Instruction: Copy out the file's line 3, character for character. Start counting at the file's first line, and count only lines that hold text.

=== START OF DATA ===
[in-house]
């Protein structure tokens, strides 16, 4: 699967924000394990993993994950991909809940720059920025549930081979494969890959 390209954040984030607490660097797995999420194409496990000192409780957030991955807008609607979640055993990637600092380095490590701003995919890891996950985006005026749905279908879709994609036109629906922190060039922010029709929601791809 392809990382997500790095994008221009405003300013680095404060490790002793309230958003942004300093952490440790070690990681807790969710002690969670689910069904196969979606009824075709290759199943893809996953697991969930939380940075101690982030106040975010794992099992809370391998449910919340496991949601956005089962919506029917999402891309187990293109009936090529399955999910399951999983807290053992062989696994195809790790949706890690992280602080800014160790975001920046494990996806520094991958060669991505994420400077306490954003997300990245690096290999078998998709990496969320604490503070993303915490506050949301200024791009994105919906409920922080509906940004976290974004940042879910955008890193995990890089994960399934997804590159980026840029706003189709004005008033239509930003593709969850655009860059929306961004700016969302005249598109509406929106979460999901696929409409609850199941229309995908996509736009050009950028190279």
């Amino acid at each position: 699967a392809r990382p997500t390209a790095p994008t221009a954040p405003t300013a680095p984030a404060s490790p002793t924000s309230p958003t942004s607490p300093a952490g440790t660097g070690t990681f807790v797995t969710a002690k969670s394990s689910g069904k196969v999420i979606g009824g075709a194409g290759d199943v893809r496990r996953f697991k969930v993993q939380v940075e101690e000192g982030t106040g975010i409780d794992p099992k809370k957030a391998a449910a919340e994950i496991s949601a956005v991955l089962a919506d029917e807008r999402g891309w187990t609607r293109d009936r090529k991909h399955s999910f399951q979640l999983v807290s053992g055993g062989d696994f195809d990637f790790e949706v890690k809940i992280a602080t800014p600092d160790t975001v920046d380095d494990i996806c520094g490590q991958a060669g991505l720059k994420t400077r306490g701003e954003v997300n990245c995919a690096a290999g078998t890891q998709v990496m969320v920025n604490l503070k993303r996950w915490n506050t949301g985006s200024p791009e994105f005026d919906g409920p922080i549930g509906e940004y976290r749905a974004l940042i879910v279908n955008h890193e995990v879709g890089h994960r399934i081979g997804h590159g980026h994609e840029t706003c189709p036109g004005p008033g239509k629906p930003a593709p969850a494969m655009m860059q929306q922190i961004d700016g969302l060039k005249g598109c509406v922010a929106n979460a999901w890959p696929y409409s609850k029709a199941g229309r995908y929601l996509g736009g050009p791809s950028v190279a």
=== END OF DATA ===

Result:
């Amino acid at each position: 699967a392809r990382p997500t390209a790095p994008t221009a954040p405003t300013a680095p984030a404060s490790p002793t924000s309230p958003t942004s607490p300093a952490g440790t660097g070690t990681f807790v797995t969710a002690k969670s394990s689910g069904k196969v999420i979606g009824g075709a194409g290759d199943v893809r496990r996953f697991k969930v993993q939380v940075e101690e000192g982030t106040g975010i409780d794992p099992k809370k957030a391998a449910a919340e994950i496991s949601a956005v991955l089962a919506d029917e807008r999402g891309w187990t609607r293109d009936r090529k991909h399955s999910f399951q979640l999983v807290s053992g055993g062989d696994f195809d990637f790790e949706v890690k809940i992280a602080t800014p600092d160790t975001v920046d380095d494990i996806c520094g490590q991958a060669g991505l720059k994420t400077r306490g701003e954003v997300n990245c995919a690096a290999g078998t890891q998709v990496m969320v920025n604490l503070k993303r996950w915490n506050t949301g985006s200024p791009e994105f005026d919906g409920p922080i549930g509906e940004y976290r749905a974004l940042i879910v279908n955008h890193e995990v879709g890089h994960r399934i081979g997804h590159g980026h994609e840029t706003c189709p036109g004005p008033g239509k629906p930003a593709p969850a494969m655009m860059q929306q922190i961004d700016g969302l060039k005249g598109c509406v922010a929106n979460a999901w890959p696929y409409s609850k029709a199941g229309r995908y929601l996509g736009g050009p791809s950028v190279a």